Three Down One Left

Three midterms completed, one is left next week. I’ve got two major assignments due next week, but they are all but completed. Another one is due on the week of the 27th of March. I still have to start that one.

I got B in my first one midterm. I lost most of my points in the first exercise which I had trouble with. It was worth a quarter of the exam. I did the second midterm on Thursday. It went very well. My third was on Friday. It went OK. There was one exercise that I couldn’t complete. In retrospect, it was an easy one. I just needed to use some analytical tools to analyze a mathematical series. What messed me up is that this was a Numerical Methods class, not analysis. I didn’t think of using le Théorême des deux gendarmes or the Squeeze Theorem.

Squeeze Theorem

An example of a squeezed function

The squeeze theorem is formally stated as follows.

Let I be an interval containing the point a. Let f, g, and h be functions defined on I, except possibly at a itself. Suppose that for every x in I not equal to a, we have:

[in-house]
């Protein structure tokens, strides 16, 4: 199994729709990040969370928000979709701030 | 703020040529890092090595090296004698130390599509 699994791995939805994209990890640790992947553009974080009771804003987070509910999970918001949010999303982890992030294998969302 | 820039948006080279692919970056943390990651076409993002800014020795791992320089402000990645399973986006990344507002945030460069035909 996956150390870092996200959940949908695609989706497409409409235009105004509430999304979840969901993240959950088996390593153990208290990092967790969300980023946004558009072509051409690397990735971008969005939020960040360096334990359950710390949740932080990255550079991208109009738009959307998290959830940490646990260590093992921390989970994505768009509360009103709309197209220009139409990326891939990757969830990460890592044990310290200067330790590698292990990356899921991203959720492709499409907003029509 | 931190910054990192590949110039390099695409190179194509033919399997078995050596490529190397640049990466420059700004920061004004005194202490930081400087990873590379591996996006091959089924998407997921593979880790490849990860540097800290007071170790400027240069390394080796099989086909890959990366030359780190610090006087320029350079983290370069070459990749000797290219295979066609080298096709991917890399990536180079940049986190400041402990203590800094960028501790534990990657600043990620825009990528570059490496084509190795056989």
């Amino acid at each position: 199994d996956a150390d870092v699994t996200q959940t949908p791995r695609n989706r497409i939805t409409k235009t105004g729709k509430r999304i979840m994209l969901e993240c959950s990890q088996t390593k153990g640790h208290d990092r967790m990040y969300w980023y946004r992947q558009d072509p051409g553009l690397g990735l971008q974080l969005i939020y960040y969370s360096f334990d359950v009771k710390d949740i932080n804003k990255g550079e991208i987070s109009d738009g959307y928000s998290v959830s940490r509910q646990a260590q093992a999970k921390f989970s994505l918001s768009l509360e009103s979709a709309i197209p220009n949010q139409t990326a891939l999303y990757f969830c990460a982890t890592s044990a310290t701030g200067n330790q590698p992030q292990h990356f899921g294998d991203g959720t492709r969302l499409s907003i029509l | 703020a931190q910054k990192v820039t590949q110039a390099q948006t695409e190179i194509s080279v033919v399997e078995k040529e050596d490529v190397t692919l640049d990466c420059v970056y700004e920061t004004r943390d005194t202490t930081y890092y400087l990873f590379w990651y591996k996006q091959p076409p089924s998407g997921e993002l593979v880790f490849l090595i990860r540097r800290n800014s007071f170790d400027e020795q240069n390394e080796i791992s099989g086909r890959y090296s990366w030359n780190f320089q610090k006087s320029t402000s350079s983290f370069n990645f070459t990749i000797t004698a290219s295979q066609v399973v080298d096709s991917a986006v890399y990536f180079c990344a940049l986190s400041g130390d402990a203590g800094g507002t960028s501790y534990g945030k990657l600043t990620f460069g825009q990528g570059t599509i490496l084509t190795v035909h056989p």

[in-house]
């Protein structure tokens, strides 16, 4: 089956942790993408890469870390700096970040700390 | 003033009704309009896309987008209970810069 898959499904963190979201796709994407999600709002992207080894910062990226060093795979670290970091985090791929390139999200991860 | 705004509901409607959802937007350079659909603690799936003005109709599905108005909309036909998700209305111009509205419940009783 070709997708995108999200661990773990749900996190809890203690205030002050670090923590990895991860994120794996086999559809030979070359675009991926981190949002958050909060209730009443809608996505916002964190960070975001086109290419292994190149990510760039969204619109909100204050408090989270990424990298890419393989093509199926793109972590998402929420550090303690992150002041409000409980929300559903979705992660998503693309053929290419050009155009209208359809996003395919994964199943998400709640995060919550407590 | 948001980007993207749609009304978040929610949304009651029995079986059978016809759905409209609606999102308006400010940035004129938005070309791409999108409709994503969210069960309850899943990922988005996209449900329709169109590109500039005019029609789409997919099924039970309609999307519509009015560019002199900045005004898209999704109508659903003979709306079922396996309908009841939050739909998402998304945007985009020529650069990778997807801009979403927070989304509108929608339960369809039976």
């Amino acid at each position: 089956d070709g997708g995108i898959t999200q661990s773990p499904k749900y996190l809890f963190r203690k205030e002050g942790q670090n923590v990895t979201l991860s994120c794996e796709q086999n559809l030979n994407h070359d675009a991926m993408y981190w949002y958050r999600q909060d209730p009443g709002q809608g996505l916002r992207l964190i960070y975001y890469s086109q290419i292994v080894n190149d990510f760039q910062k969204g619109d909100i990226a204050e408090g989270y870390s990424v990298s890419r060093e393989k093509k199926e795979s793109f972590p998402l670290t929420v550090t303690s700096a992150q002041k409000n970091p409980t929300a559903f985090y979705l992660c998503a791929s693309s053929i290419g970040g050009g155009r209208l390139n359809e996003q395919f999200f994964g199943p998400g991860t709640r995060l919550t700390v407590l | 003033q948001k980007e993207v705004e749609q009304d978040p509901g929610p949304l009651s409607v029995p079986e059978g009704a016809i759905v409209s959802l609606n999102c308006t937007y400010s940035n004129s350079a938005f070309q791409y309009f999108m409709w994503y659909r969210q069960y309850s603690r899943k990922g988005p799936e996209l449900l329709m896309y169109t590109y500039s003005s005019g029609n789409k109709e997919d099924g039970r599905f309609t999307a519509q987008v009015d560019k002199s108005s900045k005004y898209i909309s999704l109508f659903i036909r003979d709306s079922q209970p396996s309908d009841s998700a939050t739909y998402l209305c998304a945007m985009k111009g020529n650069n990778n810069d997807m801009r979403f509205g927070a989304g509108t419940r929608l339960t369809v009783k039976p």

g(x) \leq f(x) \leq h(x)

and also suppose that:

\lim_{x \to a} g(x) = \lim_{x \to a} h(x) = L.

Then \lim_{x \to a} f(x) = L.

  • The functions g(x) and h(x) are said to be lower and upper bounds (respectively) of f(x).
  • Here a is not required to lie in the interior of I. Indeed, if a is an endpoint of I, then the above limits are left- or right-hand limits.
  • A similar statement holds for infinite intervals: for example, if I = (0, ∞), then the conclusion holds, taking the limits as x → ∞.

It’s a very powerful analytical tool to deal with infinite mathematical series, since it’s easy to major and minor them.
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